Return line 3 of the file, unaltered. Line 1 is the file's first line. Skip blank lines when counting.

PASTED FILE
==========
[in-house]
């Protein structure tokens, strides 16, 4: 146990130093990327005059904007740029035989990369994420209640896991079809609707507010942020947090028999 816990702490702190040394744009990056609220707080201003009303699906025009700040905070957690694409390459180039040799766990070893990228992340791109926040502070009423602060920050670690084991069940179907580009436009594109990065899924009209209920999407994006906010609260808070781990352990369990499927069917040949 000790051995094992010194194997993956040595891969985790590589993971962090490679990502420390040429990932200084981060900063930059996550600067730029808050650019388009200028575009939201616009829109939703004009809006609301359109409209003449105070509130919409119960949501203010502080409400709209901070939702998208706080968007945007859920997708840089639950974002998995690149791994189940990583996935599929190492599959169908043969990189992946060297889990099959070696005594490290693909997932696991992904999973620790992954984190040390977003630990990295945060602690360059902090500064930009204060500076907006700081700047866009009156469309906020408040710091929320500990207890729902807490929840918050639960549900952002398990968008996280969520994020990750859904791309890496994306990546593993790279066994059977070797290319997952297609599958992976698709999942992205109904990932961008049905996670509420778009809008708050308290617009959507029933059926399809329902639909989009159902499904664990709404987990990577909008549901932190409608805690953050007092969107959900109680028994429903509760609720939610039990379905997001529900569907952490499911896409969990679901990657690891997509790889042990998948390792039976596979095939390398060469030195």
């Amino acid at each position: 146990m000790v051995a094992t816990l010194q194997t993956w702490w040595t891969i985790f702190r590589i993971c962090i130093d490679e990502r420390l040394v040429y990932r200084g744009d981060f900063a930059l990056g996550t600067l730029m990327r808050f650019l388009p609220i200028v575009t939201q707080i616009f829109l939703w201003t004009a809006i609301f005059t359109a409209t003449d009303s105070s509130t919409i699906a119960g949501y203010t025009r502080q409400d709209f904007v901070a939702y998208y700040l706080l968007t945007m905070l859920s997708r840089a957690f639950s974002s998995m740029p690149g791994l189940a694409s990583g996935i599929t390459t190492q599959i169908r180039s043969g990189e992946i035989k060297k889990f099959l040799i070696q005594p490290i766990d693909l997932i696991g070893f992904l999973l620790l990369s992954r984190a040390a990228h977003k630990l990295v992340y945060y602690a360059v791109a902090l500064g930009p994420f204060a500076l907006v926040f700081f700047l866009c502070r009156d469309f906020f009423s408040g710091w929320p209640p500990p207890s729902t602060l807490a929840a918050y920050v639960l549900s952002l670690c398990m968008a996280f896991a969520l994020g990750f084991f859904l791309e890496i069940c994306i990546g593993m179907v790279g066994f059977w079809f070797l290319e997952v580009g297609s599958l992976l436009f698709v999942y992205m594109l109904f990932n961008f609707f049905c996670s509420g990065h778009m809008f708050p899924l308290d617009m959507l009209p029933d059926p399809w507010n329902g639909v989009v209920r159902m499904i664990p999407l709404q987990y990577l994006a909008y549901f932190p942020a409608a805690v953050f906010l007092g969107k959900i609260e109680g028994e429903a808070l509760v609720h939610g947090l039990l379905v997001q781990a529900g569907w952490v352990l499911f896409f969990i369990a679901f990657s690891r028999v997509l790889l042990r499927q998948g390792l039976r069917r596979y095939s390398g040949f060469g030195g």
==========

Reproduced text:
């Amino acid at each position: 146990m000790v051995a094992t816990l010194q194997t993956w702490w040595t891969i985790f702190r590589i993971c962090i130093d490679e990502r420390l040394v040429y990932r200084g744009d981060f900063a930059l990056g996550t600067l730029m990327r808050f650019l388009p609220i200028v575009t939201q707080i616009f829109l939703w201003t004009a809006i609301f005059t359109a409209t003449d009303s105070s509130t919409i699906a119960g949501y203010t025009r502080q409400d709209f904007v901070a939702y998208y700040l706080l968007t945007m905070l859920s997708r840089a957690f639950s974002s998995m740029p690149g791994l189940a694409s990583g996935i599929t390459t190492q599959i169908r180039s043969g990189e992946i035989k060297k889990f099959l040799i070696q005594p490290i766990d693909l997932i696991g070893f992904l999973l620790l990369s992954r984190a040390a990228h977003k630990l990295v992340y945060y602690a360059v791109a902090l500064g930009p994420f204060a500076l907006v926040f700081f700047l866009c502070r009156d469309f906020f009423s408040g710091w929320p209640p500990p207890s729902t602060l807490a929840a918050y920050v639960l549900s952002l670690c398990m968008a996280f896991a969520l994020g990750f084991f859904l791309e890496i069940c994306i990546g593993m179907v790279g066994f059977w079809f070797l290319e997952v580009g297609s599958l992976l436009f698709v999942y992205m594109l109904f990932n961008f609707f049905c996670s509420g990065h778009m809008f708050p899924l308290d617009m959507l009209p029933d059926p399809w507010n329902g639909v989009v209920r159902m499904i664990p999407l709404q987990y990577l994006a909008y549901f932190p942020a409608a805690v953050f906010l007092g969107k959900i609260e109680g028994e429903a808070l509760v609720h939610g947090l039990l379905v997001q781990a529900g569907w952490v352990l499911f896409f969990i369990a679901f990657s690891r028999v997509l790889l042990r499927q998948g390792l039976r069917r596979y095939s390398g040949f060469g030195g």